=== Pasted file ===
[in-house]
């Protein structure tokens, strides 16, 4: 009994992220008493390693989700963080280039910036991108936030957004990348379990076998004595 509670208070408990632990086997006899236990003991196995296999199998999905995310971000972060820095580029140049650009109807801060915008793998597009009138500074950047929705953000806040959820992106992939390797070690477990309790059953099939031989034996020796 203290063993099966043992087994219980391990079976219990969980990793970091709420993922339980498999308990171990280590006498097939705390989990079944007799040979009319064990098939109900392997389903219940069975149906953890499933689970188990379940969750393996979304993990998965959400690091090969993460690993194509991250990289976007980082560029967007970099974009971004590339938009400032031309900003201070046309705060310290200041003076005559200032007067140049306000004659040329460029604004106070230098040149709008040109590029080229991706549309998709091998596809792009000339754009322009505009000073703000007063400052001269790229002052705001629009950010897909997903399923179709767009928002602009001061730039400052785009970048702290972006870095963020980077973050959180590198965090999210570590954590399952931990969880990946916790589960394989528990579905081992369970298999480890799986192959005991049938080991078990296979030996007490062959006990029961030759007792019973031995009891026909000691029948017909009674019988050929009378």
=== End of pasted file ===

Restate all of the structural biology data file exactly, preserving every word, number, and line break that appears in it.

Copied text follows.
[in-house]
């Protein structure tokens, strides 16, 4: 009994992220008493390693989700963080280039910036991108936030957004990348379990076998004595 509670208070408990632990086997006899236990003991196995296999199998999905995310971000972060820095580029140049650009109807801060915008793998597009009138500074950047929705953000806040959820992106992939390797070690477990309790059953099939031989034996020796 203290063993099966043992087994219980391990079976219990969980990793970091709420993922339980498999308990171990280590006498097939705390989990079944007799040979009319064990098939109900392997389903219940069975149906953890499933689970188990379940969750393996979304993990998965959400690091090969993460690993194509991250990289976007980082560029967007970099974009971004590339938009400032031309900003201070046309705060310290200041003076005559200032007067140049306000004659040329460029604004106070230098040149709008040109590029080229991706549309998709091998596809792009000339754009322009505009000073703000007063400052001269790229002052705001629009950010897909997903399923179709767009928002602009001061730039400052785009970048702290972006870095963020980077973050959180590198965090999210570590954590399952931990969880990946916790589960394989528990579905081992369970298999480890799986192959005991049938080991078990296979030996007490062959006990029961030759007792019973031995009891026909000691029948017909009674019988050929009378």